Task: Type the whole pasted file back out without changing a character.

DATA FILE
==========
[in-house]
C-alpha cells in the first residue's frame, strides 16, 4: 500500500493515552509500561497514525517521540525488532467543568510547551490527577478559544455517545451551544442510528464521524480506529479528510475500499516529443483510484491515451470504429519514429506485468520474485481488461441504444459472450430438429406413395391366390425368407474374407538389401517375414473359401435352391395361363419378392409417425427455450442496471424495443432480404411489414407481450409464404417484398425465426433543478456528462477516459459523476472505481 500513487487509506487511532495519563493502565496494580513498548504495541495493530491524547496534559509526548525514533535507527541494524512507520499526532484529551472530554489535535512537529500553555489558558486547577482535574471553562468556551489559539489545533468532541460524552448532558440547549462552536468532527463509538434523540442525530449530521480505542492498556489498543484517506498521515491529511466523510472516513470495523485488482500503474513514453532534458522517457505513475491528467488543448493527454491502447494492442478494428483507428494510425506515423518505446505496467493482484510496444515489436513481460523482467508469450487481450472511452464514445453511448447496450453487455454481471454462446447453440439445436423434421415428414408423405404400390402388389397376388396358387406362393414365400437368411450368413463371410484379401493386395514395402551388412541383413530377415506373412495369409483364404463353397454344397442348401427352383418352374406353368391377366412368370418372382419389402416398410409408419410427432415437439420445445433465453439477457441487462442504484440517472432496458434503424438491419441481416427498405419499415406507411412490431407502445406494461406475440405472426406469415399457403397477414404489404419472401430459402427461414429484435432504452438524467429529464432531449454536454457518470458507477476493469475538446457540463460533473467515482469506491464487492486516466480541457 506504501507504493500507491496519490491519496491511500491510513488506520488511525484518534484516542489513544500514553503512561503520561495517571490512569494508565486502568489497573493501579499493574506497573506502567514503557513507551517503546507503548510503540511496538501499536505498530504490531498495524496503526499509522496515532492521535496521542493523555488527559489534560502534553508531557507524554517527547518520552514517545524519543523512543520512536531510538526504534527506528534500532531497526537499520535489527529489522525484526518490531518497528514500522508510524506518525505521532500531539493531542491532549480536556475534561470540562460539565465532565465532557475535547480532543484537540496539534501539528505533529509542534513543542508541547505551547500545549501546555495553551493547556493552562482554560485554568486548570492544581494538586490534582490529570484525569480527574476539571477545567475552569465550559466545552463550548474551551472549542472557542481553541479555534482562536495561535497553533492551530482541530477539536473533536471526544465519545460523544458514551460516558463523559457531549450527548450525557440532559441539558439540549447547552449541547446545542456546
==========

[in-house]
C-alpha cells in the first residue's frame, strides 16, 4: 500500500493515552509500561497514525517521540525488532467543568510547551490527577478559544455517545451551544442510528464521524480506529479528510475500499516529443483510484491515451470504429519514429506485468520474485481488461441504444459472450430438429406413395391366390425368407474374407538389401517375414473359401435352391395361363419378392409417425427455450442496471424495443432480404411489414407481450409464404417484398425465426433543478456528462477516459459523476472505481 500513487487509506487511532495519563493502565496494580513498548504495541495493530491524547496534559509526548525514533535507527541494524512507520499526532484529551472530554489535535512537529500553555489558558486547577482535574471553562468556551489559539489545533468532541460524552448532558440547549462552536468532527463509538434523540442525530449530521480505542492498556489498543484517506498521515491529511466523510472516513470495523485488482500503474513514453532534458522517457505513475491528467488543448493527454491502447494492442478494428483507428494510425506515423518505446505496467493482484510496444515489436513481460523482467508469450487481450472511452464514445453511448447496450453487455454481471454462446447453440439445436423434421415428414408423405404400390402388389397376388396358387406362393414365400437368411450368413463371410484379401493386395514395402551388412541383413530377415506373412495369409483364404463353397454344397442348401427352383418352374406353368391377366412368370418372382419389402416398410409408419410427432415437439420445445433465453439477457441487462442504484440517472432496458434503424438491419441481416427498405419499415406507411412490431407502445406494461406475440405472426406469415399457403397477414404489404419472401430459402427461414429484435432504452438524467429529464432531449454536454457518470458507477476493469475538446457540463460533473467515482469506491464487492486516466480541457 506504501507504493500507491496519490491519496491511500491510513488506520488511525484518534484516542489513544500514553503512561503520561495517571490512569494508565486502568489497573493501579499493574506497573506502567514503557513507551517503546507503548510503540511496538501499536505498530504490531498495524496503526499509522496515532492521535496521542493523555488527559489534560502534553508531557507524554517527547518520552514517545524519543523512543520512536531510538526504534527506528534500532531497526537499520535489527529489522525484526518490531518497528514500522508510524506518525505521532500531539493531542491532549480536556475534561470540562460539565465532565465532557475535547480532543484537540496539534501539528505533529509542534513543542508541547505551547500545549501546555495553551493547556493552562482554560485554568486548570492544581494538586490534582490529570484525569480527574476539571477545567475552569465550559466545552463550548474551551472549542472557542481553541479555534482562536495561535497553533492551530482541530477539536473533536471526544465519545460523544458514551460516558463523559457531549450527548450525557440532559441539558439540549447547552449541547446545542456546